New York’s Mayor Eric Adams on why pro-Israel progressivism is here to stay. An exclusive interview in Jerusalem
Photos: Elchanan Kotler, Flash 90
With a well-received visit to Israel last week accompanied by a notably Orthodox delegation, New York’s Mayor Eric Adams cemented his reputation as a centrist Democrat to watch. In an exclusive interview overlooking the Kosel, he made the case that his pro-Israel progressivism is the wave of the future.
The black-and-white newsreel of New York mayor Vincent Impellitteri’s 1951 Israel tour shows him visiting a Haifa car factory and receiving the red-carpet treatment from David Ben-Gurion, in a young, long-gone country. The trip set a precedent, establishing the Israel visit as a standard practice for mayors intent on burnishing their pro-Jewish credentials.
Last week, though, Gracie Mansion’s current resident departed from that formulaic script. While his three-day tour included the standard homages to Israeli politicians and the tech scene, Eric Adams also struck a distinctly chassidic note. An early stop was a visit to Jerusalem’s Hadassah Hospital, where he went to pay his respects to the Toldos Avraham Yitzchak Rebbe, in a meeting arranged by Joel Eisdorfer, a chassidic senior aide.
“When I heard that Rabbi Kohn was ill, I immediately wanted to show my respect, because I know he has followers in Brooklyn and throughout New York City,” Adams told Mishpacha in an interview at the Aish HaTorah World Center. “The rabbi thanked me for my support for the community, and for dealing with anti-Semitism. It uplifted me that someone going through his own crisis was willing to bless others.”
While the event was at most a footnote in the mainstream media coverage of Adams’ trip — which focused heavily on whether the mayor would insert himself into Israel’s ongoing judicial reform controversy — the hospital visit was widely noted in Orthodox media in America and Israel.
It set the tone for a mayoral visit in which the Orthodox community featured prominently. With a delegation in which visibly Orthodox aides and community leaders were a notable presence, the tenor of the visit showcased the heightened standing of the community in the Adams administration.
“What was on view on this trip was the close, decades-long relationship that the mayor has with large parts of the Orthodox community, which means that for the first time the community is on the inside of the administration looking out,” says David Greenfield, a former New York city councilman and current CEO of the Met Council.
“In the past, the frum community would have to fight to get its fair share of government resources, but now the community is an integral part of the policy making to begin with, because there’s never been a mayor closer to the frum community than Eric Adams.”
That relationship was on view in the mayor’s recent full-throated defense of yeshivah education, published as an op-ed in these pages in response to a series of attacks on yeshivos in the New York Times.
As a man who wears his own faith proudly, Eric Adams’s natural affinity for the Orthodox community was also on display in his choice of base — half a day was spent headquartered at the Aish HaTorah World Center after visiting the Kosel.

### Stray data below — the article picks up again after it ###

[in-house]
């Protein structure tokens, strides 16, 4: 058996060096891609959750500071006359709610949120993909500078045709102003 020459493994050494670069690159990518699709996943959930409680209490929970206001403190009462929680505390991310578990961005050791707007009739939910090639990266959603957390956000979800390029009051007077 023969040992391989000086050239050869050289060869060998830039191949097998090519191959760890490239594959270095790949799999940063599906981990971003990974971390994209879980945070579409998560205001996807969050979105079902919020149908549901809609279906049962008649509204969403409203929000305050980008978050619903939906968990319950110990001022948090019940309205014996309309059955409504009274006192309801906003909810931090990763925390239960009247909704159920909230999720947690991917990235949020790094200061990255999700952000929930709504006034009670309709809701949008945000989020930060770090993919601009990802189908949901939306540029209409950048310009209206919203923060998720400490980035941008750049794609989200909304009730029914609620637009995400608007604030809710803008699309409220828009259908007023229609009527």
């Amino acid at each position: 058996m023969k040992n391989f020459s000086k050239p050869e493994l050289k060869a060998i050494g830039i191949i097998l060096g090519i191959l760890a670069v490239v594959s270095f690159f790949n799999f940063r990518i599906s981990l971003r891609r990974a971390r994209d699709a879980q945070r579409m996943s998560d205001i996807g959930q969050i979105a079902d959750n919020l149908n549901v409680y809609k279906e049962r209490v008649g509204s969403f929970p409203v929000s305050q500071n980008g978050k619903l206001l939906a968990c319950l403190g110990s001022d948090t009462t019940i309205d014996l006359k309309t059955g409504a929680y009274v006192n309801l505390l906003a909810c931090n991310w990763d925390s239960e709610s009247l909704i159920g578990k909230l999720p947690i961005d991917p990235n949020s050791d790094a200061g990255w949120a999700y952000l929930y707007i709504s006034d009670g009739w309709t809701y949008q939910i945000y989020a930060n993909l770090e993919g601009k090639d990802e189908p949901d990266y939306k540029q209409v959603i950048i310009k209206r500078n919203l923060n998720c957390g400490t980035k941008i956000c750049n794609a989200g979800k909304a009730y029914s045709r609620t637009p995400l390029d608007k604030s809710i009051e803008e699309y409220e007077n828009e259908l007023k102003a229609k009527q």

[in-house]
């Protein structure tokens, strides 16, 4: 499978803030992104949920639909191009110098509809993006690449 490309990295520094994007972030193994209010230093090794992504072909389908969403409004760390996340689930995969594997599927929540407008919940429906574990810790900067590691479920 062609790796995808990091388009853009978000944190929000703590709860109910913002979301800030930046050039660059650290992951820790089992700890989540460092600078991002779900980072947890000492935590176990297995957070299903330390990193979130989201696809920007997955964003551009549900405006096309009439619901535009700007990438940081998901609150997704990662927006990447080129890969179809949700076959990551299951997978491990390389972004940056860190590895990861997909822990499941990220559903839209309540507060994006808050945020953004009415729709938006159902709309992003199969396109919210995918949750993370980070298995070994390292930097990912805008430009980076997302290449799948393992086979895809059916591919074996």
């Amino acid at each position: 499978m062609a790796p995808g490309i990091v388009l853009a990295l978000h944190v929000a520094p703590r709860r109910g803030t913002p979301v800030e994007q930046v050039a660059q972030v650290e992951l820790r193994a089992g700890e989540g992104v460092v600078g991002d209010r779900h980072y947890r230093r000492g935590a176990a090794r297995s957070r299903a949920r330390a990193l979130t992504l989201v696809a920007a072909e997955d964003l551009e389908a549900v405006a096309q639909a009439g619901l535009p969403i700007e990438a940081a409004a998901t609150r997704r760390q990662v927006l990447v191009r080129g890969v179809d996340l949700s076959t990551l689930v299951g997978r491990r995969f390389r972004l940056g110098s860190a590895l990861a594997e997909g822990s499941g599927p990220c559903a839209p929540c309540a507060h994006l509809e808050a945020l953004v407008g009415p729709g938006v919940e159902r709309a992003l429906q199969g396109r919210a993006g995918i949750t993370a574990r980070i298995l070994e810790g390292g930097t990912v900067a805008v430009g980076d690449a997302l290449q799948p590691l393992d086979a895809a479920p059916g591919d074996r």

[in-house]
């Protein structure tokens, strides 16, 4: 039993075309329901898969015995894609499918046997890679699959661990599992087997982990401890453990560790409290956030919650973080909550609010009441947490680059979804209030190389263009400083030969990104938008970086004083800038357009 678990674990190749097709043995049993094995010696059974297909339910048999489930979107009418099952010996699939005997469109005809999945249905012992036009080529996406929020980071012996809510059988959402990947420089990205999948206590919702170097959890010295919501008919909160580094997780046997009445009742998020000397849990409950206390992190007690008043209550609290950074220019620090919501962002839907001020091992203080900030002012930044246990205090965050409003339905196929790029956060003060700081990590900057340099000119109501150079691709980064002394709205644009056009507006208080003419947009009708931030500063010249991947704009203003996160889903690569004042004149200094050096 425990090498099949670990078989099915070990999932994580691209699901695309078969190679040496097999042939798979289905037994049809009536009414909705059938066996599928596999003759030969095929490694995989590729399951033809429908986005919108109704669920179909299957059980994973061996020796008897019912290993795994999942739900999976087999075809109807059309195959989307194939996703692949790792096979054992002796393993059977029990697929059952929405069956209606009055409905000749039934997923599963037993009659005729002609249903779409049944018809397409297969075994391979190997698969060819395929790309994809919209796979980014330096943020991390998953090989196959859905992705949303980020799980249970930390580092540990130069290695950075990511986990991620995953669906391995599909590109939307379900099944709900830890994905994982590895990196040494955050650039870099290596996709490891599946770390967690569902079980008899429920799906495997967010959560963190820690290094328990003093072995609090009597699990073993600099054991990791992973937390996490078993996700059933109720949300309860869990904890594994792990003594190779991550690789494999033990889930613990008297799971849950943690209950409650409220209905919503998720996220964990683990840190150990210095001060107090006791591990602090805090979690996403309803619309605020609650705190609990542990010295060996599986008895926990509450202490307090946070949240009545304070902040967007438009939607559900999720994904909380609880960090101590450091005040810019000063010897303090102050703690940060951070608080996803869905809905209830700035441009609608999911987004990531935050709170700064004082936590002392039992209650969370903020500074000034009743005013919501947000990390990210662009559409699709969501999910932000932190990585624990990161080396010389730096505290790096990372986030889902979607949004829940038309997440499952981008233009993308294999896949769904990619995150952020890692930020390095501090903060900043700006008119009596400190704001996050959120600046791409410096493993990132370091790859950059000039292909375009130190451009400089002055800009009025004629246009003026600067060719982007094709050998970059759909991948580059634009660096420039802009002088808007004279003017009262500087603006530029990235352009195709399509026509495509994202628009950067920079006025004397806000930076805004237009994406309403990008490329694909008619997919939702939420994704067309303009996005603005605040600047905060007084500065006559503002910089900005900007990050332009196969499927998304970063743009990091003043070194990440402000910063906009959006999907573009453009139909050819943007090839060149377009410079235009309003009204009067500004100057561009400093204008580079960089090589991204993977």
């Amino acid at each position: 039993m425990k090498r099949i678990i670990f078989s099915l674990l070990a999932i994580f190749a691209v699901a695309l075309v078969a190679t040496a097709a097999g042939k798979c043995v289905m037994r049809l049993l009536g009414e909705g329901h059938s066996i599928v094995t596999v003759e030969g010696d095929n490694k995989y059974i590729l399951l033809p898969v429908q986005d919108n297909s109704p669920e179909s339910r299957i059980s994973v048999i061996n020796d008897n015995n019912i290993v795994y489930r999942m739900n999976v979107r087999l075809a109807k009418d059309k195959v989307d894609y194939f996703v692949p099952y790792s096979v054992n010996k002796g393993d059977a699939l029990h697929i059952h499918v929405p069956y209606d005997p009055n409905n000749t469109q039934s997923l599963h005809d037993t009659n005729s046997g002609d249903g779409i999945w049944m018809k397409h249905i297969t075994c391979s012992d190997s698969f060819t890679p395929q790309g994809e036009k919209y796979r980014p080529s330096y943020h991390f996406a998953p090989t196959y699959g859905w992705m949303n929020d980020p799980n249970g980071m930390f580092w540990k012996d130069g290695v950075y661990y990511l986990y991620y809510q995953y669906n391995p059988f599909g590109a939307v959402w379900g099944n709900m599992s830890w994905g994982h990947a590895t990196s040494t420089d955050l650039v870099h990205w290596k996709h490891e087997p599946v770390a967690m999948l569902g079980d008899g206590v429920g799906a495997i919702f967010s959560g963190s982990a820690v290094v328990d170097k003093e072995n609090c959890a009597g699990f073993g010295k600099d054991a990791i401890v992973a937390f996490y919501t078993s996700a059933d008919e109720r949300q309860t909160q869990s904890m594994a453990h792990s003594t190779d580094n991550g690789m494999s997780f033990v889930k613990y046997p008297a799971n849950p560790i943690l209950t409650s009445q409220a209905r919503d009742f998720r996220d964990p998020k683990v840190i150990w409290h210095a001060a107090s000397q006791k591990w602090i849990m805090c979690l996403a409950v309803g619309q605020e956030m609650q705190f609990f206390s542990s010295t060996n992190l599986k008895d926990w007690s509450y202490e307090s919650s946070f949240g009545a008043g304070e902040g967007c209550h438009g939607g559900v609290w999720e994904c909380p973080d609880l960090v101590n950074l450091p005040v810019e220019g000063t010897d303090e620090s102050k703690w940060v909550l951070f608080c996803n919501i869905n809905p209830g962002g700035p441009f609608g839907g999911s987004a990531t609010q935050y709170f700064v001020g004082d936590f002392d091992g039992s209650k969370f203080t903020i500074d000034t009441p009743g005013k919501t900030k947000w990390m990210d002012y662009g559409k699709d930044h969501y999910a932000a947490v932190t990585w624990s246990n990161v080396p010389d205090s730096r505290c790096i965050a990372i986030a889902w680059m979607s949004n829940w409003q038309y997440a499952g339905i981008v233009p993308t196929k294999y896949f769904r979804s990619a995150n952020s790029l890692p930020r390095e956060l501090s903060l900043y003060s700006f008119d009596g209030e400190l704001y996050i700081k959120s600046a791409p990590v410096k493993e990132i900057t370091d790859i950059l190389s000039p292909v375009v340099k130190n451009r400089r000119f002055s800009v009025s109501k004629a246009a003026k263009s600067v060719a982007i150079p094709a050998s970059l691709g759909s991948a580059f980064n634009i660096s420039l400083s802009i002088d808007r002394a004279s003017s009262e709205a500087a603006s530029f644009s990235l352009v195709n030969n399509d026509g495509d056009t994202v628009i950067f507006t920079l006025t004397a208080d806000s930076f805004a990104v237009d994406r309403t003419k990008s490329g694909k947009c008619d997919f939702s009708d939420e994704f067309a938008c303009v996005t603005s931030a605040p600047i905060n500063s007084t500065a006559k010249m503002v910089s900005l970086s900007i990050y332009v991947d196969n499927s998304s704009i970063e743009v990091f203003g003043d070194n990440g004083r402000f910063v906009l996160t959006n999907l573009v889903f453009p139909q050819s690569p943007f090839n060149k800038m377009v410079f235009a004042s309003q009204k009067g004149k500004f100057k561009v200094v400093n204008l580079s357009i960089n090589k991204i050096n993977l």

Progressive and Proud
Gesturing to the Old City vista spread out behind us, Adams resorted to the kind of quick humor that is his trademark, along with a wide smile. Asked what he discussed with Moshe Leon, his Jerusalem counterpart, the mayor quipped, “I told him that he’s the mayor of the second most important city in the world.”
Ready banter and bonhomie, among Eric Adams’s most potent weapons as a politician, are regularly deployed to parry uncomfortable questions. Those skills were much in demand on this trip, as he navigated the minefields of an official visit to Israel.
Life for pro-Israel Democrats is challenging: They have to stake out their own position, while being answerable for the extremist antics of their party’s pro-Palestinian wing.
It’s clear where Eric Adams himself stands. “I’ve been on many Israel trips with different political leaders,” says Eric Goldstein, CEO of the UJA-Federation of New York, which co-sponsored Adams’s mission, “and I can say both that I’ve rarely seen such boundless energy to learn and that the mayor is truly a friend of Israel. He really feels a connection to this country, and it’s not just about New York politics.”
To Adams himself, there’s a clear self-definition: He’s a pro-Israel progressive.
“I’m a pragmatic progressive. I am clearly progressive in my policies, but there’s a huge mistake that’s playing out on the American political landscape. We’ve allowed a small number to create a litmus test that you must be anti-Israel in order to win the badge. That’s wrong: Progressive politics is about public safety, about holding police accountable, about education and employment.”
The attempt to take back a progressivism that he says has been captured and is now flying under a false flag is vintage Eric Adams.
“We have allowed a group to hijack the term progressive,” Adams said on the campaign trail in 2021. “What I’m saying to the Democratic Party — stop believing a numerical minority is what the numerical majority is.”
Echoing that theme, Adams points to House Minority Leader Hakeem Jeffries and Reps. Yvette Clark and Ritchie Torres — vocal pro-Israel progressives — as evidence that the progressive label is not synonymous with hostility for the Jewish state.
But how can Adams deny the fact that for most Americans, progressivism is indelibly linked with the extreme version of the so-called “Squad” — the Congressional grouping of anti-Israel Democrats led by Ilhan Omar and AOC?
Mayor Adams contends that it’s a passing phase — that eventually the Squad will fade — and he draws a surprising parallel: the swift rise and fall of a conservative political grouping.